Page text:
In honor of Mother's Day, we are featuring some famous historical women who kick butt by day and change diapers by night. Of course, all Mamas are superheroes in their own right, so give yourself a pat on the back before we go on. (Go ahead. We'll wait!)
OK, now let's get down to business. Here are some fine ladies throughout history who serve as an inspiration to women and Mamas everywhere!
1) Nancy Matthews Elliott, Mother of Seven (including Thomas Edison)
Thomas Alva Edison, the fourth most prolific inventor in history, was the youngest and seventh child of Nancy Matthews Elliott and Samuel Ogden Edison.
Young Thomas had a short attention span in his childhood, which made traditional schooling difficult for him. His teachers lost hope in him, calling him "addled," an 18th-century term for being a "rotten egg." Ouch! Taking matters into her own hands, his mother Nancy used the little formal education she had to home school her son. Later the magnificent inventor credited his success to his mother:
"My mother was the making of me. She was so true, so sure of me; and I felt I had something to live for, someone I must not disappoint."Thanks to Nancy's faith in her son, we were introduced to the motion picture camera, the light bulb and the phonograph.
2) Michelle Obama, Mother of Two
We love everything about our nation's current First Lady. She is our modern day Jackie O, with her sophisticated sense of style and aura of class. But beyond her status as a fashion icon, we all know that behind every great man is an even greater woman -- and we get a sense that the FLOTUS carries her own.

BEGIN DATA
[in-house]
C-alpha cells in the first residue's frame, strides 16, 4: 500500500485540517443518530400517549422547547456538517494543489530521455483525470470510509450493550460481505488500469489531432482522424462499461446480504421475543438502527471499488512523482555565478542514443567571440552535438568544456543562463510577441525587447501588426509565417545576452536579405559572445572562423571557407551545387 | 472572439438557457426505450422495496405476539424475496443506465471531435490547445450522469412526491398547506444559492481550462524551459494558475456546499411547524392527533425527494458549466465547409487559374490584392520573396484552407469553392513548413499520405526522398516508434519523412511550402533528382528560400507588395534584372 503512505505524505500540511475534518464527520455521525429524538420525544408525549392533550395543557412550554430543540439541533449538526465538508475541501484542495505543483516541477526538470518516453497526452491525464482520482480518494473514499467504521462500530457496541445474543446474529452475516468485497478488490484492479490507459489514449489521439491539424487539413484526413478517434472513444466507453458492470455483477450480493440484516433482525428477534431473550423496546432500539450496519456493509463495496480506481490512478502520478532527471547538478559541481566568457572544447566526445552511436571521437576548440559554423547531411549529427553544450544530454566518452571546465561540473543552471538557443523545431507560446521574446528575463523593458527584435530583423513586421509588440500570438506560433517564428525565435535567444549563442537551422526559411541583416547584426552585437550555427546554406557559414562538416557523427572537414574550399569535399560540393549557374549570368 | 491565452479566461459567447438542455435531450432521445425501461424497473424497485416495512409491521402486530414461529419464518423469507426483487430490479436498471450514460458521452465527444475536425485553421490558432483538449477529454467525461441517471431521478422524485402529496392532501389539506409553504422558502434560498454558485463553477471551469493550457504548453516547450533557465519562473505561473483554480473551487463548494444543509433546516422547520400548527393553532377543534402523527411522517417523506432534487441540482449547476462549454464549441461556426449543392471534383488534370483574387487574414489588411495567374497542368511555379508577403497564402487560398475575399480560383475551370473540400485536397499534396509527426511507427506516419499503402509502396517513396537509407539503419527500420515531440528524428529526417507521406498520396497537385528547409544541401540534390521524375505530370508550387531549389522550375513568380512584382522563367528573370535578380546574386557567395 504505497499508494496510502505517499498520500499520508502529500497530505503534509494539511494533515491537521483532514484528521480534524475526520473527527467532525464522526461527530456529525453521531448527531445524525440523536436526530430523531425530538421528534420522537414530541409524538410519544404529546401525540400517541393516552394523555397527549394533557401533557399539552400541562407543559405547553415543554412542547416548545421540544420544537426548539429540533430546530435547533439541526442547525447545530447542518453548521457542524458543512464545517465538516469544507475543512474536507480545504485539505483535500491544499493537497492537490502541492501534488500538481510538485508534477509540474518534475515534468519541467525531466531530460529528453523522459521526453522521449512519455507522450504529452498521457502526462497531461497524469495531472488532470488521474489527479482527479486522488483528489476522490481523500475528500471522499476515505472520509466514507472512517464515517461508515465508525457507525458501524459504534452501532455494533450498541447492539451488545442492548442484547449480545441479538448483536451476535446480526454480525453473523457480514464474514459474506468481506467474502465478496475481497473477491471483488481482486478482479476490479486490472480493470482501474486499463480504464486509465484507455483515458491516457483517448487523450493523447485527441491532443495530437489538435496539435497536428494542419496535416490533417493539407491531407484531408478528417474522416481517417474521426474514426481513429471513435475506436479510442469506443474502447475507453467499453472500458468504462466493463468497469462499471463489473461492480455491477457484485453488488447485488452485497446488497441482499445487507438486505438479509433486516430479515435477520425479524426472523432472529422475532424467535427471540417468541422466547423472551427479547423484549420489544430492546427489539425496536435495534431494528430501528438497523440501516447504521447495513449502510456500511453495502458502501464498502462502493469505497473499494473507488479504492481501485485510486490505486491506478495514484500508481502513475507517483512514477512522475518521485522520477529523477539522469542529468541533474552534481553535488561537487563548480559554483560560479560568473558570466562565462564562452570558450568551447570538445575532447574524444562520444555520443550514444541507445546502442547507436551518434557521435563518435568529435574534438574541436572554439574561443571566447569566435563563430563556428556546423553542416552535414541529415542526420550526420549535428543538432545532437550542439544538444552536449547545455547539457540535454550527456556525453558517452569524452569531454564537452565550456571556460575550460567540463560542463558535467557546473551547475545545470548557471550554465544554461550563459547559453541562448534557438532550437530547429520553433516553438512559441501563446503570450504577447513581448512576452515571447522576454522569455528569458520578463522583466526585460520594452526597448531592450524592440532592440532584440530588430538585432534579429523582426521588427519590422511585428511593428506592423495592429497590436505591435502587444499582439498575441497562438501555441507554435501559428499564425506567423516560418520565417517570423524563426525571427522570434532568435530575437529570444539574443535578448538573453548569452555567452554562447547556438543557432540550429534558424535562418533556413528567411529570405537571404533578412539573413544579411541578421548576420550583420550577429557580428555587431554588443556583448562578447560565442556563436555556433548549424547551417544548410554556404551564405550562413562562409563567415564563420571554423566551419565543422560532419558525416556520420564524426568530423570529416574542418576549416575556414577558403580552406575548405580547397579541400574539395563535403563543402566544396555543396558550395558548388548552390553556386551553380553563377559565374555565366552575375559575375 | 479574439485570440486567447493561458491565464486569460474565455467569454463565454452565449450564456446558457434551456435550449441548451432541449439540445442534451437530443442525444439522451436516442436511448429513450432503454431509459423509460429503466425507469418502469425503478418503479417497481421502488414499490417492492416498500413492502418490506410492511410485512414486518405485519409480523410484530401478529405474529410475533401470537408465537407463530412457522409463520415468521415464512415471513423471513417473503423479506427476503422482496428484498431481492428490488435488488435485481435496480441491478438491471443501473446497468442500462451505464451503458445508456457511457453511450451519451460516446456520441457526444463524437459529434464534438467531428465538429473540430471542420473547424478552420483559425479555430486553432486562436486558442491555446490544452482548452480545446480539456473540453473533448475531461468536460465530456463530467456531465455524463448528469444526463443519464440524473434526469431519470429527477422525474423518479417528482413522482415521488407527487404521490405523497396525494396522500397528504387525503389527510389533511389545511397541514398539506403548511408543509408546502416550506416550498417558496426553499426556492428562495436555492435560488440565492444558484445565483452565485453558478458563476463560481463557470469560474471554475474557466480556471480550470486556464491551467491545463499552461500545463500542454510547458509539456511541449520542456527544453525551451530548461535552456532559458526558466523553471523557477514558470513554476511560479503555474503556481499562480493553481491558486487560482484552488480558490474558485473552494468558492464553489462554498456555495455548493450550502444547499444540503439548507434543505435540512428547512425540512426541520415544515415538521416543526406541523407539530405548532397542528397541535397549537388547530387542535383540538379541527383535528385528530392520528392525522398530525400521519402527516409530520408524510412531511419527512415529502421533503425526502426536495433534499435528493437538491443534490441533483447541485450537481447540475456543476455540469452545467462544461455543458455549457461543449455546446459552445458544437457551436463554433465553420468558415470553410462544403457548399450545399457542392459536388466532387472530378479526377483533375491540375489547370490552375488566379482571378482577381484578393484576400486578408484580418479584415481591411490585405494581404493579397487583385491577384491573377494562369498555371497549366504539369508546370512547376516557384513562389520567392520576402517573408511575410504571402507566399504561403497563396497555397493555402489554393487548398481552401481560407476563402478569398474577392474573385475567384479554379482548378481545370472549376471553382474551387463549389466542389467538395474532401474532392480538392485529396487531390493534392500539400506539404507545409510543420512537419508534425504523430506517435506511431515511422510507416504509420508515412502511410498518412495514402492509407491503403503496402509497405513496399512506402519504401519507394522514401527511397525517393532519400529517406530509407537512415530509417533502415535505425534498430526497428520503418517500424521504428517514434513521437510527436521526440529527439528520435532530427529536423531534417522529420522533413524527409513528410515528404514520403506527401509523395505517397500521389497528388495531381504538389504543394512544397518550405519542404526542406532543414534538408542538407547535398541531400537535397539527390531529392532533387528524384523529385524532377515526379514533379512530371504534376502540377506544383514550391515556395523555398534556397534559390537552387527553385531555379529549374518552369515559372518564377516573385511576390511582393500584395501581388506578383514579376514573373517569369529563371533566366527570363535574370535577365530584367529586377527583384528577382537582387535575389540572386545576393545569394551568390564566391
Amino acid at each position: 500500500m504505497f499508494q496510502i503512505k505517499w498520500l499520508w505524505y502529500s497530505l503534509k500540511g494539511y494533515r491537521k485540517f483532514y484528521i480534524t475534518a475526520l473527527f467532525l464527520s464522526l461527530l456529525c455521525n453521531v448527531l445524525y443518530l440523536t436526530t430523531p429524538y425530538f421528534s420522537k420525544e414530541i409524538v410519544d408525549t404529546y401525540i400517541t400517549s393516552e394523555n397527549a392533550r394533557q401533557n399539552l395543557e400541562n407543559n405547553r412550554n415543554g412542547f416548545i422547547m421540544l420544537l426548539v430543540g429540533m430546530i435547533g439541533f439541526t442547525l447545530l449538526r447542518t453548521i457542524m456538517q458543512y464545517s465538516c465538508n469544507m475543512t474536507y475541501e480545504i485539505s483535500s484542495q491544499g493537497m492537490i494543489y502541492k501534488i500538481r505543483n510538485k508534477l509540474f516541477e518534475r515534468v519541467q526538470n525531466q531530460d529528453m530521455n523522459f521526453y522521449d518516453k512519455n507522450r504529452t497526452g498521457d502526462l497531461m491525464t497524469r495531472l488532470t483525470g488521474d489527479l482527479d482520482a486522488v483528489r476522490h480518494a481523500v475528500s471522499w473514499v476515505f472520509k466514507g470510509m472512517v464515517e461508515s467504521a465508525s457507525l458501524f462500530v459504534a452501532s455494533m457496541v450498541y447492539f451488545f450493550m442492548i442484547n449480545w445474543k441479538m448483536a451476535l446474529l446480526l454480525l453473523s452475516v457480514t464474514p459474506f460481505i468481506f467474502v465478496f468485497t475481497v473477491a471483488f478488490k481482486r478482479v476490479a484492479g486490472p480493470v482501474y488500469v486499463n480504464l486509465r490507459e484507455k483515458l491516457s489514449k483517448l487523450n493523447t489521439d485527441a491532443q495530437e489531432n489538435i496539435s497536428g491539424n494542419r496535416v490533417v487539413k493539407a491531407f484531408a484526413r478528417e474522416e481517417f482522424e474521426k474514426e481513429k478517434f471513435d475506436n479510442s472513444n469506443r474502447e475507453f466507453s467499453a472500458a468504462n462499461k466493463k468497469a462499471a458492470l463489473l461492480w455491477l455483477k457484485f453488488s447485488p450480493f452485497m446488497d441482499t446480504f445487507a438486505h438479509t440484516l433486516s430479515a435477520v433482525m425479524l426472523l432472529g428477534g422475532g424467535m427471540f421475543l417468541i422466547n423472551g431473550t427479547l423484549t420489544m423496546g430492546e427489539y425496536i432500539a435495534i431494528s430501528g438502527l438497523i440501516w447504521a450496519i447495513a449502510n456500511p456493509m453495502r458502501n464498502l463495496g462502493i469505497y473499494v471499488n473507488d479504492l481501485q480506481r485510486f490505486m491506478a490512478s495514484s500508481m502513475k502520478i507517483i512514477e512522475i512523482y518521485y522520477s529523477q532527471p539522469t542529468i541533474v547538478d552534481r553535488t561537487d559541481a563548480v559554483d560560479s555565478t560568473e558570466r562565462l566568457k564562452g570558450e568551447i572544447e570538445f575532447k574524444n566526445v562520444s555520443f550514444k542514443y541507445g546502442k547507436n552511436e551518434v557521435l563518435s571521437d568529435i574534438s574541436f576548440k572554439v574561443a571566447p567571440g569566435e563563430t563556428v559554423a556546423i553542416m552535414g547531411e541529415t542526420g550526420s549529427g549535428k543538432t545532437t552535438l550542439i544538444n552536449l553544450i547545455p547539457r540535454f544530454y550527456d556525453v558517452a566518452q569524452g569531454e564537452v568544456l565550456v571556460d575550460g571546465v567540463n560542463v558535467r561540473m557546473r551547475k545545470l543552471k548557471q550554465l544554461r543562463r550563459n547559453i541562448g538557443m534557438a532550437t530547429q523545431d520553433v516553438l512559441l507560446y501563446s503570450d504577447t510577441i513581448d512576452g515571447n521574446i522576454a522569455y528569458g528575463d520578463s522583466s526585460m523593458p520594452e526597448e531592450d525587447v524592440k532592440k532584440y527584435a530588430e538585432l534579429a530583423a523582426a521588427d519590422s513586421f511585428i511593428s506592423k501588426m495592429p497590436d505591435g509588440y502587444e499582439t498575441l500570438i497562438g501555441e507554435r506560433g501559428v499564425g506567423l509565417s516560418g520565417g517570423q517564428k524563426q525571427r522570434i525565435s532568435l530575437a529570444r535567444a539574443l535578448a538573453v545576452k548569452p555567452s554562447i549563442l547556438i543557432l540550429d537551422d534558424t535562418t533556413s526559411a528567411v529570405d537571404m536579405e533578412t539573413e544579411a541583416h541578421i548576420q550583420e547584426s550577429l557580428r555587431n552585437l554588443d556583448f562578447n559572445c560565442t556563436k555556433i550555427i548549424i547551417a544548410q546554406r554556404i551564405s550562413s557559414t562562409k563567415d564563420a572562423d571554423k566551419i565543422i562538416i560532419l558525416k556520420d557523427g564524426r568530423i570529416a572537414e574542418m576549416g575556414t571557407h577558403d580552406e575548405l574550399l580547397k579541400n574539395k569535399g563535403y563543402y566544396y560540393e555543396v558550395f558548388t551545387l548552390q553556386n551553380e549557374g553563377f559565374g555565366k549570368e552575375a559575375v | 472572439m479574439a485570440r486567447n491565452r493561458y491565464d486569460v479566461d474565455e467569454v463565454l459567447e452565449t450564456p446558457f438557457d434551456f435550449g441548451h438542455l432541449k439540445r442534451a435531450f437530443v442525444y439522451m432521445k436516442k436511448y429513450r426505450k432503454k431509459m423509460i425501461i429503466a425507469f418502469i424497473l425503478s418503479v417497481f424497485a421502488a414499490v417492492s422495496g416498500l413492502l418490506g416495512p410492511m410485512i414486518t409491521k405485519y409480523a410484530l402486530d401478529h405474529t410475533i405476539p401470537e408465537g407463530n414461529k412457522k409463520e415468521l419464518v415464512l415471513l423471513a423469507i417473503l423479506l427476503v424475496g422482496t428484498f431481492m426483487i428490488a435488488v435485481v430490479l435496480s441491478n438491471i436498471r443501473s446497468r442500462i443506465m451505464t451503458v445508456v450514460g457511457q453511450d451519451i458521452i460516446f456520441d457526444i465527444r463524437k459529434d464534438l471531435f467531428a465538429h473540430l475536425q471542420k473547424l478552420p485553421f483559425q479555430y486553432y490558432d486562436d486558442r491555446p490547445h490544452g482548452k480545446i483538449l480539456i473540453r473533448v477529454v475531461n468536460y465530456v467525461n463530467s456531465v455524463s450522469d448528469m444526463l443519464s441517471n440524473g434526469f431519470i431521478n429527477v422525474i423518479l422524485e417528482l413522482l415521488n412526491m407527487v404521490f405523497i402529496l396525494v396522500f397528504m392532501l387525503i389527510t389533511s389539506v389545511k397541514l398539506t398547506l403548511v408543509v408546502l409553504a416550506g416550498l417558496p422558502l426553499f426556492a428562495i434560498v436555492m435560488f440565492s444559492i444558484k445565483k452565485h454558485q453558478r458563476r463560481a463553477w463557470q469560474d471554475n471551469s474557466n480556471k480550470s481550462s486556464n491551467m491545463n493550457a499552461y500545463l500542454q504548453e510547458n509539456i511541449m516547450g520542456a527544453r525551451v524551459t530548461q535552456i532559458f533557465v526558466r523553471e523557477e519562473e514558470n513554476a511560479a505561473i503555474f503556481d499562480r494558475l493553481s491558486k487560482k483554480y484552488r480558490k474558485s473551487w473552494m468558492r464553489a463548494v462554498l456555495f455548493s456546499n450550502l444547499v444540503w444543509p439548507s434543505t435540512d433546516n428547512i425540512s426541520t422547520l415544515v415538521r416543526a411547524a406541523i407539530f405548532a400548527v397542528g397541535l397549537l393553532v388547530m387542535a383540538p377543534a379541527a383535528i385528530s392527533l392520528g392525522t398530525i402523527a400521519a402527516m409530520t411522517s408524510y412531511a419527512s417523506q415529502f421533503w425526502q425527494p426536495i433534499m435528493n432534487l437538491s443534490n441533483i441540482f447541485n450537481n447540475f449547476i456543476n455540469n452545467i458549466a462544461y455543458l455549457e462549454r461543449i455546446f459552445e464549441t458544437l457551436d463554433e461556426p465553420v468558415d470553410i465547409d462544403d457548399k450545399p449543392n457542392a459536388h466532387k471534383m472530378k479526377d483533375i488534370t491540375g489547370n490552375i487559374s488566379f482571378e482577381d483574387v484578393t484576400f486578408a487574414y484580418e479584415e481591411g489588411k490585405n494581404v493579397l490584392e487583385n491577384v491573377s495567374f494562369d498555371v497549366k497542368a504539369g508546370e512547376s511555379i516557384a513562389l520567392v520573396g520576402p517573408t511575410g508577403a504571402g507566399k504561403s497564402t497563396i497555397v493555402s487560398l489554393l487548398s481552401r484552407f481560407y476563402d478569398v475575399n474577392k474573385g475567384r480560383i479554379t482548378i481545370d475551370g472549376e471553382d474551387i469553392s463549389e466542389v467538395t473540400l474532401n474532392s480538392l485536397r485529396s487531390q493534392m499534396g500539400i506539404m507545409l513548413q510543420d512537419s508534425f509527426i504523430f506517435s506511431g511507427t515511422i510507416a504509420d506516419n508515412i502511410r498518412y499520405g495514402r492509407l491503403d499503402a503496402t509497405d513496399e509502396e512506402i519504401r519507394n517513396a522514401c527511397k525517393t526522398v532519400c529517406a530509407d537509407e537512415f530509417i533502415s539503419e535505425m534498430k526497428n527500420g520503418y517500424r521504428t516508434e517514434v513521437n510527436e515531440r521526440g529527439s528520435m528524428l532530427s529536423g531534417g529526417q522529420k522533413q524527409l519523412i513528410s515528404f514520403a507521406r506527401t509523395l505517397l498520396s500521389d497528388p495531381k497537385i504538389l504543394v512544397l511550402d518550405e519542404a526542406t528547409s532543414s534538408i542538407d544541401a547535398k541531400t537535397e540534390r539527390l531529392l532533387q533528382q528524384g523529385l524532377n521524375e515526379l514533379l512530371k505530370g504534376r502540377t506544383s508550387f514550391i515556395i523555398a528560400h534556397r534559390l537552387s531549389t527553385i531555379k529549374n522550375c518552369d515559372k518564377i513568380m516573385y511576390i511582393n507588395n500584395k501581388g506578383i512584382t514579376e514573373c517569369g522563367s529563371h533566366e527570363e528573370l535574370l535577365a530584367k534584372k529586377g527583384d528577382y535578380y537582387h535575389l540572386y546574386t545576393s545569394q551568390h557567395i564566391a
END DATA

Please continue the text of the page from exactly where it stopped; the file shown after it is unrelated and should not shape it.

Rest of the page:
The mother of two and Princeton graduate has quickly become one of our country's role models, with her strong stance on causes such as poverty awareness, nutrition, and healthy eating. Most notably, she began the "Let's Move!" movement to combat childhood obesity and planted the first White House vegetable garden since Eleanor Roosevelt was First Lady. With all this, she still manages to keep those perfectly toned arms -- we're jealous!
3) Jacqueline Kennedy Onassis, Mother of Four
We can't give props to Mrs. Obama without mentioning Mrs. Onassis. Today we remember her as the picturesque beauty beside her husband John F. Kennedy; however, there is much more to this enigmatic figure. Pregnancy is tough enough as a regular lay person, but Jackie had to endure her first pregnancy with son John Jr. as her husband campaigned for presidency. She gave birth a mere two weeks after JFK became the president.
As First Lady, Jackie organized entertainment for White House social events, restored the presidential home and childproofed the estate for her children. She made sure her kids had regular access to their father and even organized a first-grade class in the White House. Finally, in perhaps her most harrowing feat, she led her family (and the rest of the country) in mourning after JFK's assassination. Jackie is to have once said:
"If you bungle raising your children, I don't think whatever else you do well matters very much."
4) Marie Curie, Mother of Three
In the male-dominated science field, Marie Curie stands out for being an accomplished physicist/chemist woman. She is the first person to be honored with two Nobel Prizes and is only one of two to win in multiple science fields. She is known as the "Mother of Radioactivity" for her research in the field; however, she also mothered three children -- one of whom would receive a Nobel Prize of her own. Now those are some smarty-pants genes!
5) Josephine Baker, Mother of 12
The beautiful and glamorous Josephine Baker was known as "the Bronze Venus" and "The Black Pearl" in the early 20th century for her dancing, singing and acting. The French entertainer was the first African American female to star in a major motion picture and is known for her contributions to the Civil Rights Movement and the French Resistance during World War II. (Yeah, that's right. The woman is a war hero!)
But all of this wasn't enough for the starlet turned activist. She adopted 12 children from different ethnicities, and called her crew the "Rainbow Tribe." Her tribe consisted of ten sons and two daughters, who came from different cultures including Japanese, Moroccan and Venezuelan. Baker's own mother was adopted. At her funeral, Baker became the first American woman to receive full French military honors and a full parade through the streets of Paris.